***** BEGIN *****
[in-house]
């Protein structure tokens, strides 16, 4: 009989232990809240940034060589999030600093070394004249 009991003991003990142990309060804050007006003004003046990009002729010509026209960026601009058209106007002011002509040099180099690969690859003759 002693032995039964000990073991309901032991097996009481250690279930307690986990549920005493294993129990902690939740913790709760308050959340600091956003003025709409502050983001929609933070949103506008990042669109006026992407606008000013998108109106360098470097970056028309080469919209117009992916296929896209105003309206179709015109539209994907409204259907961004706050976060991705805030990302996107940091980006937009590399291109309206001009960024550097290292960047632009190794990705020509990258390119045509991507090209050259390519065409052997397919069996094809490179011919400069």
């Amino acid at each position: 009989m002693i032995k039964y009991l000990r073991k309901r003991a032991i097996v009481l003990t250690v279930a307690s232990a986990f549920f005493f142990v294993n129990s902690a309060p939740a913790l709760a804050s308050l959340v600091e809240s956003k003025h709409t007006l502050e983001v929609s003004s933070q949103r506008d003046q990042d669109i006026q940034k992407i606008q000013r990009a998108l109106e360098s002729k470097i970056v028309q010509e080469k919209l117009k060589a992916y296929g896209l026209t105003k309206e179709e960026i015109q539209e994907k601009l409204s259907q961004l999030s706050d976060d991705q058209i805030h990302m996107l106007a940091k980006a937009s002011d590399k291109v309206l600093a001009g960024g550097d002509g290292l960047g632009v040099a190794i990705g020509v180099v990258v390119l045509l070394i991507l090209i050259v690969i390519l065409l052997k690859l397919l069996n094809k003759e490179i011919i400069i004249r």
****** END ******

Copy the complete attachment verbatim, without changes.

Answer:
[in-house]
């Protein structure tokens, strides 16, 4: 009989232990809240940034060589999030600093070394004249 009991003991003990142990309060804050007006003004003046990009002729010509026209960026601009058209106007002011002509040099180099690969690859003759 002693032995039964000990073991309901032991097996009481250690279930307690986990549920005493294993129990902690939740913790709760308050959340600091956003003025709409502050983001929609933070949103506008990042669109006026992407606008000013998108109106360098470097970056028309080469919209117009992916296929896209105003309206179709015109539209994907409204259907961004706050976060991705805030990302996107940091980006937009590399291109309206001009960024550097290292960047632009190794990705020509990258390119045509991507090209050259390519065409052997397919069996094809490179011919400069």
């Amino acid at each position: 009989m002693i032995k039964y009991l000990r073991k309901r003991a032991i097996v009481l003990t250690v279930a307690s232990a986990f549920f005493f142990v294993n129990s902690a309060p939740a913790l709760a804050s308050l959340v600091e809240s956003k003025h709409t007006l502050e983001v929609s003004s933070q949103r506008d003046q990042d669109i006026q940034k992407i606008q000013r990009a998108l109106e360098s002729k470097i970056v028309q010509e080469k919209l117009k060589a992916y296929g896209l026209t105003k309206e179709e960026i015109q539209e994907k601009l409204s259907q961004l999030s706050d976060d991705q058209i805030h990302m996107l106007a940091k980006a937009s002011d590399k291109v309206l600093a001009g960024g550097d002509g290292l960047g632009v040099a190794i990705g020509v180099v990258v390119l045509l070394i991507l090209i050259v690969i390519l065409l052997k690859l397919l069996n094809k003759e490179i011919i400069i004249r």